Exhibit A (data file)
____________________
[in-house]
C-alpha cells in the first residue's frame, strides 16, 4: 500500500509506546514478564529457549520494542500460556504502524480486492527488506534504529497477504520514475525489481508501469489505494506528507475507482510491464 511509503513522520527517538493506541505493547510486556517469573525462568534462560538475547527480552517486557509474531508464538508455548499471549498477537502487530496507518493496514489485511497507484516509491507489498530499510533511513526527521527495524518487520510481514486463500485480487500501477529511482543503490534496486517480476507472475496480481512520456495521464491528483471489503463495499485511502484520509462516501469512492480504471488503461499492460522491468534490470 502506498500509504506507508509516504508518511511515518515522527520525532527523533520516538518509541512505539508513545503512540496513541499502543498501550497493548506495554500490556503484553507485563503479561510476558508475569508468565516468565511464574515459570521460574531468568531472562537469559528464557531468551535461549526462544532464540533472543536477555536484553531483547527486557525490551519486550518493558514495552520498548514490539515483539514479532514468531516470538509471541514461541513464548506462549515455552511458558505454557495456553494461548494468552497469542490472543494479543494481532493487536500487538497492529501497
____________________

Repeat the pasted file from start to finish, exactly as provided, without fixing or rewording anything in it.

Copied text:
[in-house]
C-alpha cells in the first residue's frame, strides 16, 4: 500500500509506546514478564529457549520494542500460556504502524480486492527488506534504529497477504520514475525489481508501469489505494506528507475507482510491464 511509503513522520527517538493506541505493547510486556517469573525462568534462560538475547527480552517486557509474531508464538508455548499471549498477537502487530496507518493496514489485511497507484516509491507489498530499510533511513526527521527495524518487520510481514486463500485480487500501477529511482543503490534496486517480476507472475496480481512520456495521464491528483471489503463495499485511502484520509462516501469512492480504471488503461499492460522491468534490470 502506498500509504506507508509516504508518511511515518515522527520525532527523533520516538518509541512505539508513545503512540496513541499502543498501550497493548506495554500490556503484553507485563503479561510476558508475569508468565516468565511464574515459570521460574531468568531472562537469559528464557531468551535461549526462544532464540533472543536477555536484553531483547527486557525490551519486550518493558514495552520498548514490539515483539514479532514468531516470538509471541514461541513464548506462549515455552511458558505454557495456553494461548494468552497469542490472543494479543494481532493487536500487538497492529501497